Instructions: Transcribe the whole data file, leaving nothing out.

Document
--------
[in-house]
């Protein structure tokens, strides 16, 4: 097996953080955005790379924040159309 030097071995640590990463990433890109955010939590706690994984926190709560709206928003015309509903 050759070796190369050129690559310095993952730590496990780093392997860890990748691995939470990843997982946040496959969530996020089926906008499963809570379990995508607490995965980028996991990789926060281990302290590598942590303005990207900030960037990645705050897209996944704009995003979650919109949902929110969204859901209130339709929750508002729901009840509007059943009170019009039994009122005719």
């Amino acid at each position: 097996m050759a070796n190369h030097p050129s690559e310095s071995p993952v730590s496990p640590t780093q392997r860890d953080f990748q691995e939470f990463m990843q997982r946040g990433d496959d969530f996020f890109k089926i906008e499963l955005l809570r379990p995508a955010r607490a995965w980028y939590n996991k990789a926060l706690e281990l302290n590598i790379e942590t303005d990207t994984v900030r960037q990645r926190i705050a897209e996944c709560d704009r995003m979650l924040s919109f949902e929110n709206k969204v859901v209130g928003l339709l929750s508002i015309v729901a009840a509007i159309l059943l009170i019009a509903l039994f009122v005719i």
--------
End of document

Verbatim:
[in-house]
């Protein structure tokens, strides 16, 4: 097996953080955005790379924040159309 030097071995640590990463990433890109955010939590706690994984926190709560709206928003015309509903 050759070796190369050129690559310095993952730590496990780093392997860890990748691995939470990843997982946040496959969530996020089926906008499963809570379990995508607490995965980028996991990789926060281990302290590598942590303005990207900030960037990645705050897209996944704009995003979650919109949902929110969204859901209130339709929750508002729901009840509007059943009170019009039994009122005719």
């Amino acid at each position: 097996m050759a070796n190369h030097p050129s690559e310095s071995p993952v730590s496990p640590t780093q392997r860890d953080f990748q691995e939470f990463m990843q997982r946040g990433d496959d969530f996020f890109k089926i906008e499963l955005l809570r379990p995508a955010r607490a995965w980028y939590n996991k990789a926060l706690e281990l302290n590598i790379e942590t303005d990207t994984v900030r960037q990645r926190i705050a897209e996944c709560d704009r995003m979650l924040s919109f949902e929110n709206k969204v859901v209130g928003l339709l929750s508002i015309v729901a009840a509007i159309l059943l009170i019009a509903l039994f009122v005719i």